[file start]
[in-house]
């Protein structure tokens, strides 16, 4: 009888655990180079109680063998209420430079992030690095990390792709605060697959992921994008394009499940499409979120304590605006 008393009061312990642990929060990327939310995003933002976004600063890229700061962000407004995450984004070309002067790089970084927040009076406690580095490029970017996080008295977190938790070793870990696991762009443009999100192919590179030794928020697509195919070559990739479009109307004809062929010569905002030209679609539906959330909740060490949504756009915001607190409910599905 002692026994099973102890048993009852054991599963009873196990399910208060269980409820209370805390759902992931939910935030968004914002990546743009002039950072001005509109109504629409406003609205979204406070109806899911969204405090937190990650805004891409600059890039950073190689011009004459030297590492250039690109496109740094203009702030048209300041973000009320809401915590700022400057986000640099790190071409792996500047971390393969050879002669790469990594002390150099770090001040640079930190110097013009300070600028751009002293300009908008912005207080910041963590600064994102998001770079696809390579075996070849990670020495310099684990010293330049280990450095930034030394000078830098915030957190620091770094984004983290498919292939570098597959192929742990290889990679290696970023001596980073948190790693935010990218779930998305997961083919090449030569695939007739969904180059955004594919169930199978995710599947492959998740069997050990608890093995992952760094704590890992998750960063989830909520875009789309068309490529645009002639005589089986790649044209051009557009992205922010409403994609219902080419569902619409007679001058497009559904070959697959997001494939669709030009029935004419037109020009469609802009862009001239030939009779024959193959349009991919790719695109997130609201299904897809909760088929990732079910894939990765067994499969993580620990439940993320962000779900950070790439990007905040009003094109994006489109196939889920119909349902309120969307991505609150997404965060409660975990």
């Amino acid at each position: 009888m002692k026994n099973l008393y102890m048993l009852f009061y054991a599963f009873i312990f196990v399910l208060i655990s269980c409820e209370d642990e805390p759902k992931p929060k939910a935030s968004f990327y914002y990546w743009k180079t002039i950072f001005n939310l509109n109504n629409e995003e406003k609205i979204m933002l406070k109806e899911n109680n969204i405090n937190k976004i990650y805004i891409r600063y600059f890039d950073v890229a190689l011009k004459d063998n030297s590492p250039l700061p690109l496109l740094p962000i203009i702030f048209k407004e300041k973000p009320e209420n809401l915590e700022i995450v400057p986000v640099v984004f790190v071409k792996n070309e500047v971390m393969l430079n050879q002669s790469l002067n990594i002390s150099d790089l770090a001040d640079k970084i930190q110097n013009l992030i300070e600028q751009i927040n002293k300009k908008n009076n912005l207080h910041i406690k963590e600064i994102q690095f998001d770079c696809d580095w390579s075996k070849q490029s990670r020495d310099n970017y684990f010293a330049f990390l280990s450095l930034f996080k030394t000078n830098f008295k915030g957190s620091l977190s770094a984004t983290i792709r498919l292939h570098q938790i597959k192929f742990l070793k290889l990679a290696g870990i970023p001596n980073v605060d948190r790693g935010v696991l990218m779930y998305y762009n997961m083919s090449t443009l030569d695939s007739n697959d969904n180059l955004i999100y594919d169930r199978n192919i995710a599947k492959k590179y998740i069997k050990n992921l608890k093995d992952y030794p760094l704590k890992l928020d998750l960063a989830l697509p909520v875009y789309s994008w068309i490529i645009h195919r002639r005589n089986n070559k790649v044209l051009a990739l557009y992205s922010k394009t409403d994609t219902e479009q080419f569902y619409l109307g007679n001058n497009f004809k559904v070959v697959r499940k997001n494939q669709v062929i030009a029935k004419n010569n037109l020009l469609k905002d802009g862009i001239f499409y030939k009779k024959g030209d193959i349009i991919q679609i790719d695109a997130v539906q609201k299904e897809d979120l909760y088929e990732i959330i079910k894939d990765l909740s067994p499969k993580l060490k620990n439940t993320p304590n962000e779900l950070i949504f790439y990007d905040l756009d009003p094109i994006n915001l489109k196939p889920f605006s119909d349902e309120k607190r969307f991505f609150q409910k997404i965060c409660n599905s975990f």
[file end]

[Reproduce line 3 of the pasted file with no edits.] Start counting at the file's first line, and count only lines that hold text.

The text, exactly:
């Amino acid at each position: 009888m002692k026994n099973l008393y102890m048993l009852f009061y054991a599963f009873i312990f196990v399910l208060i655990s269980c409820e209370d642990e805390p759902k992931p929060k939910a935030s968004f990327y914002y990546w743009k180079t002039i950072f001005n939310l509109n109504n629409e995003e406003k609205i979204m933002l406070k109806e899911n109680n969204i405090n937190k976004i990650y805004i891409r600063y600059f890039d950073v890229a190689l011009k004459d063998n030297s590492p250039l700061p690109l496109l740094p962000i203009i702030f048209k407004e300041k973000p009320e209420n809401l915590e700022i995450v400057p986000v640099v984004f790190v071409k792996n070309e500047v971390m393969l430079n050879q002669s790469l002067n990594i002390s150099d790089l770090a001040d640079k970084i930190q110097n013009l992030i300070e600028q751009i927040n002293k300009k908008n009076n912005l207080h910041i406690k963590e600064i994102q690095f998001d770079c696809d580095w390579s075996k070849q490029s990670r020495d310099n970017y684990f010293a330049f990390l280990s450095l930034f996080k030394t000078n830098f008295k915030g957190s620091l977190s770094a984004t983290i792709r498919l292939h570098q938790i597959k192929f742990l070793k290889l990679a290696g870990i970023p001596n980073v605060d948190r790693g935010v696991l990218m779930y998305y762009n997961m083919s090449t443009l030569d695939s007739n697959d969904n180059l955004i999100y594919d169930r199978n192919i995710a599947k492959k590179y998740i069997k050990n992921l608890k093995d992952y030794p760094l704590k890992l928020d998750l960063a989830l697509p909520v875009y789309s994008w068309i490529i645009h195919r002639r005589n089986n070559k790649v044209l051009a990739l557009y992205s922010k394009t409403d994609t219902e479009q080419f569902y619409l109307g007679n001058n497009f004809k559904v070959v697959r499940k997001n494939q669709v062929i030009a029935k004419n010569n037109l020009l469609k905002d802009g862009i001239f499409y030939k009779k024959g030209d193959i349009i991919q679609i790719d695109a997130v539906q609201k299904e897809d979120l909760y088929e990732i959330i079910k894939d990765l909740s067994p499969k993580l060490k620990n439940t993320p304590n962000e779900l950070i949504f790439y990007d905040l756009d009003p094109i994006n915001l489109k196939p889920f605006s119909d349902e309120k607190r969307f991505f609150q409910k997404i965060c409660n599905s975990f």